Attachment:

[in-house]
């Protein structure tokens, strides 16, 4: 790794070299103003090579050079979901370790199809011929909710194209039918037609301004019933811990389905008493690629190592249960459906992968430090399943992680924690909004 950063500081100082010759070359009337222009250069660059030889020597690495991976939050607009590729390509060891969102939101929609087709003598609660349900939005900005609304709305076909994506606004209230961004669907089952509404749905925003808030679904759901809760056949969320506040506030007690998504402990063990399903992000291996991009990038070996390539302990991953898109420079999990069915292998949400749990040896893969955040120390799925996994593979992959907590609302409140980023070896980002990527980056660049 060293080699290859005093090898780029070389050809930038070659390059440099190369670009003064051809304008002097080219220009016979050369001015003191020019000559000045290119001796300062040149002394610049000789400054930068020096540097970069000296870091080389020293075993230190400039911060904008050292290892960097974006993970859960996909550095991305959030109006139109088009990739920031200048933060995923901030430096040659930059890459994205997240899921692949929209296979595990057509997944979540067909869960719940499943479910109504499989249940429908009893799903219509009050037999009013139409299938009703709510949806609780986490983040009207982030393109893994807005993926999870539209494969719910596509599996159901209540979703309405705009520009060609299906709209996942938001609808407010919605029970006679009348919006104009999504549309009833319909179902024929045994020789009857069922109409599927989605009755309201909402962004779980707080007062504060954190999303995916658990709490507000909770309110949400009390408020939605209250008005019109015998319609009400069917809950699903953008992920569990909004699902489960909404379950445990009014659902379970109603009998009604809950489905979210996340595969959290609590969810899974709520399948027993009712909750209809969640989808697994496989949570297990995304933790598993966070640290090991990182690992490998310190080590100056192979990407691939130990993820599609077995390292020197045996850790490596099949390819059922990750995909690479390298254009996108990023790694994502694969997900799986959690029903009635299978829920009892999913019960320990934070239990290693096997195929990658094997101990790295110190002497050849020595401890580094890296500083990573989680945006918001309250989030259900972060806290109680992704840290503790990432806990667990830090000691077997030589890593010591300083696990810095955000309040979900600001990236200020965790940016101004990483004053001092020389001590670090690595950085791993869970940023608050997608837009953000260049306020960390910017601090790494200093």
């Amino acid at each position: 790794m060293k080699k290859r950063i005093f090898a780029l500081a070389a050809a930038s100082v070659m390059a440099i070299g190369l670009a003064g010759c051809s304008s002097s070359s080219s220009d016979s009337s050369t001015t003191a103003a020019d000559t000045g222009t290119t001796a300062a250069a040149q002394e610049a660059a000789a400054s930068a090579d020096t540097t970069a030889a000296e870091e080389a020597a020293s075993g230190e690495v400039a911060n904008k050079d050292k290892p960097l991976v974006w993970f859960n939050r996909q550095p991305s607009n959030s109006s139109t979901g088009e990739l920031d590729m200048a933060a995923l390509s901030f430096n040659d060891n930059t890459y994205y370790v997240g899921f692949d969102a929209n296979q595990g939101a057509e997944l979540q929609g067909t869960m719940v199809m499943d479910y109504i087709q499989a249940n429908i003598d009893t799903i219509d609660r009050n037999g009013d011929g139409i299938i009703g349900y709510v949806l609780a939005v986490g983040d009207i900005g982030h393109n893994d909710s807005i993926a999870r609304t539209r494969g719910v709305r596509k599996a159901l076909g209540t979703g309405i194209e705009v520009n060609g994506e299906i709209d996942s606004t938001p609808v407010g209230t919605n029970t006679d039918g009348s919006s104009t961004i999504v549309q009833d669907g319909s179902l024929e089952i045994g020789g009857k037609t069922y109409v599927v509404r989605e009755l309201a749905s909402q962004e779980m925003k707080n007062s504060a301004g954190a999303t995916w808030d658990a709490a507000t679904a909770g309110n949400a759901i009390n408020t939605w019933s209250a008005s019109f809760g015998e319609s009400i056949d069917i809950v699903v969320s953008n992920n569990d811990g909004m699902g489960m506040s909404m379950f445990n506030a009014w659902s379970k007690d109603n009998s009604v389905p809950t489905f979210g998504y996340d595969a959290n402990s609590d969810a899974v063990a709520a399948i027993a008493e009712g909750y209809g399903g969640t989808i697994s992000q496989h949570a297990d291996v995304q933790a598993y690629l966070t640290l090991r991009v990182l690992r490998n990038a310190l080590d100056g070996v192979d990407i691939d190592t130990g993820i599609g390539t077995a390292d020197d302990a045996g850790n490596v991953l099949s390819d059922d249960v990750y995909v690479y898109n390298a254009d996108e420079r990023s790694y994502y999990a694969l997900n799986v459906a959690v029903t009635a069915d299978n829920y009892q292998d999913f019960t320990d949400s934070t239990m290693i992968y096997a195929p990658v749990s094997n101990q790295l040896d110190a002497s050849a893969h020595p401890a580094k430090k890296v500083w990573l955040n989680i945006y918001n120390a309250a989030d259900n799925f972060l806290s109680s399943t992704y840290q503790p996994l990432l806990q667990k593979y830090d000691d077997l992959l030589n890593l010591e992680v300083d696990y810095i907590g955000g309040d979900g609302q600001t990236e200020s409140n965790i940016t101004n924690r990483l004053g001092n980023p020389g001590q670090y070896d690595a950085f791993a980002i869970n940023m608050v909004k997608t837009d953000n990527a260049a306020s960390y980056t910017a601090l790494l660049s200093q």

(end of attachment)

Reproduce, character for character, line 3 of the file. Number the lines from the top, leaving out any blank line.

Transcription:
């Amino acid at each position: 790794m060293k080699k290859r950063i005093f090898a780029l500081a070389a050809a930038s100082v070659m390059a440099i070299g190369l670009a003064g010759c051809s304008s002097s070359s080219s220009d016979s009337s050369t001015t003191a103003a020019d000559t000045g222009t290119t001796a300062a250069a040149q002394e610049a660059a000789a400054s930068a090579d020096t540097t970069a030889a000296e870091e080389a020597a020293s075993g230190e690495v400039a911060n904008k050079d050292k290892p960097l991976v974006w993970f859960n939050r996909q550095p991305s607009n959030s109006s139109t979901g088009e990739l920031d590729m200048a933060a995923l390509s901030f430096n040659d060891n930059t890459y994205y370790v997240g899921f692949d969102a929209n296979q595990g939101a057509e997944l979540q929609g067909t869960m719940v199809m499943d479910y109504i087709q499989a249940n429908i003598d009893t799903i219509d609660r009050n037999g009013d011929g139409i299938i009703g349900y709510v949806l609780a939005v986490g983040d009207i900005g982030h393109n893994d909710s807005i993926a999870r609304t539209r494969g719910v709305r596509k599996a159901l076909g209540t979703g309405i194209e705009v520009n060609g994506e299906i709209d996942s606004t938001p609808v407010g209230t919605n029970t006679d039918g009348s919006s104009t961004i999504v549309q009833d669907g319909s179902l024929e089952i045994g020789g009857k037609t069922y109409v599927v509404r989605e009755l309201a749905s909402q962004e779980m925003k707080n007062s504060a301004g954190a999303t995916w808030d658990a709490a507000t679904a909770g309110n949400a759901i009390n408020t939605w019933s209250a008005s019109f809760g015998e319609s009400i056949d069917i809950v699903v969320s953008n992920n569990d811990g909004m699902g489960m506040s909404m379950f445990n506030a009014w659902s379970k007690d109603n009998s009604v389905p809950t489905f979210g998504y996340d595969a959290n402990s609590d969810a899974v063990a709520a399948i027993a008493e009712g909750y209809g399903g969640t989808i697994s992000q496989h949570a297990d291996v995304q933790a598993y690629l966070t640290l090991r991009v990182l690992r490998n990038a310190l080590d100056g070996v192979d990407i691939d190592t130990g993820i599609g390539t077995a390292d020197d302990a045996g850790n490596v991953l099949s390819d059922d249960v990750y995909v690479y898109n390298a254009d996108e420079r990023s790694y994502y999990a694969l997900n799986v459906a959690v029903t009635a069915d299978n829920y009892q292998d999913f019960t320990d949400s934070t239990m290693i992968y096997a195929p990658v749990s094997n101990q790295l040896d110190a002497s050849a893969h020595p401890a580094k430090k890296v500083w990573l955040n989680i945006y918001n120390a309250a989030d259900n799925f972060l806290s109680s399943t992704y840290q503790p996994l990432l806990q667990k593979y830090d000691d077997l992959l030589n890593l010591e992680v300083d696990y810095i907590g955000g309040d979900g609302q600001t990236e200020s409140n965790i940016t101004n924690r990483l004053g001092n980023p020389g001590q670090y070896d690595a950085f791993a980002i869970n940023m608050v909004k997608t837009d953000n990527a260049a306020s960390y980056t910017a601090l790494l660049s200093q």